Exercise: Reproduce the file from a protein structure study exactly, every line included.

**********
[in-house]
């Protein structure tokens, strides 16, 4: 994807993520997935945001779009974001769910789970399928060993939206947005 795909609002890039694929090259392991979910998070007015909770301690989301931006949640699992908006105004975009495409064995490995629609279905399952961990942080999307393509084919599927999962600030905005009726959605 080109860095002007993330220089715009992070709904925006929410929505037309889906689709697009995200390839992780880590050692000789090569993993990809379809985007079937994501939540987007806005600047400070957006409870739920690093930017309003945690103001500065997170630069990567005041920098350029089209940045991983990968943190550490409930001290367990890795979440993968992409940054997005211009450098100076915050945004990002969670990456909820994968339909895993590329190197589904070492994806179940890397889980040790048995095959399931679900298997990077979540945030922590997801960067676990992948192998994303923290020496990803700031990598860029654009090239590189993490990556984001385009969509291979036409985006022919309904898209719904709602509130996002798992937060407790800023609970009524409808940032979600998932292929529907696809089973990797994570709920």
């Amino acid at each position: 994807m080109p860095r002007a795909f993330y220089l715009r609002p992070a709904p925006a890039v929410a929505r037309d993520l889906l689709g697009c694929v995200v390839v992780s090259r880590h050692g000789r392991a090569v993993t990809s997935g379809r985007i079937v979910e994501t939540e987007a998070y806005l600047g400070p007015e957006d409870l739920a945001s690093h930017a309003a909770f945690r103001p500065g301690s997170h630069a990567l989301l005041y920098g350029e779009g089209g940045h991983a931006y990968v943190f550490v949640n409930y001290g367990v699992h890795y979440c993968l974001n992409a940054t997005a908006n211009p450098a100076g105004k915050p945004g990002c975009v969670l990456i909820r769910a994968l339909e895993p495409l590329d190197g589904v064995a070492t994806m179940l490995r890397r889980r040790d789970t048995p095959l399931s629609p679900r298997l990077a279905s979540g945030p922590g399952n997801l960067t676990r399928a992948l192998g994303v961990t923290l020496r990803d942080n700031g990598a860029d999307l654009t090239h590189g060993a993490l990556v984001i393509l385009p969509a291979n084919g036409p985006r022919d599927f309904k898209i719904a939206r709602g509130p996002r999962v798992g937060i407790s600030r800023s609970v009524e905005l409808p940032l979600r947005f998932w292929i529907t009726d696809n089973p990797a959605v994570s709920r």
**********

[in-house]
């Protein structure tokens, strides 16, 4: 994807993520997935945001779009974001769910789970399928060993939206947005 795909609002890039694929090259392991979910998070007015909770301690989301931006949640699992908006105004975009495409064995490995629609279905399952961990942080999307393509084919599927999962600030905005009726959605 080109860095002007993330220089715009992070709904925006929410929505037309889906689709697009995200390839992780880590050692000789090569993993990809379809985007079937994501939540987007806005600047400070957006409870739920690093930017309003945690103001500065997170630069990567005041920098350029089209940045991983990968943190550490409930001290367990890795979440993968992409940054997005211009450098100076915050945004990002969670990456909820994968339909895993590329190197589904070492994806179940890397889980040790048995095959399931679900298997990077979540945030922590997801960067676990992948192998994303923290020496990803700031990598860029654009090239590189993490990556984001385009969509291979036409985006022919309904898209719904709602509130996002798992937060407790800023609970009524409808940032979600998932292929529907696809089973990797994570709920």
């Amino acid at each position: 994807m080109p860095r002007a795909f993330y220089l715009r609002p992070a709904p925006a890039v929410a929505r037309d993520l889906l689709g697009c694929v995200v390839v992780s090259r880590h050692g000789r392991a090569v993993t990809s997935g379809r985007i079937v979910e994501t939540e987007a998070y806005l600047g400070p007015e957006d409870l739920a945001s690093h930017a309003a909770f945690r103001p500065g301690s997170h630069a990567l989301l005041y920098g350029e779009g089209g940045h991983a931006y990968v943190f550490v949640n409930y001290g367990v699992h890795y979440c993968l974001n992409a940054t997005a908006n211009p450098a100076g105004k915050p945004g990002c975009v969670l990456i909820r769910a994968l339909e895993p495409l590329d190197g589904v064995a070492t994806m179940l490995r890397r889980r040790d789970t048995p095959l399931s629609p679900r298997l990077a279905s979540g945030p922590g399952n997801l960067t676990r399928a992948l192998g994303v961990t923290l020496r990803d942080n700031g990598a860029d999307l654009t090239h590189g060993a993490l990556v984001i393509l385009p969509a291979n084919g036409p985006r022919d599927f309904k898209i719904a939206r709602g509130p996002r999962v798992g937060i407790s600030r800023s609970v009524e905005l409808p940032l979600r947005f998932w292929i529907t009726d696809n089973p990797a959605v994570s709920r």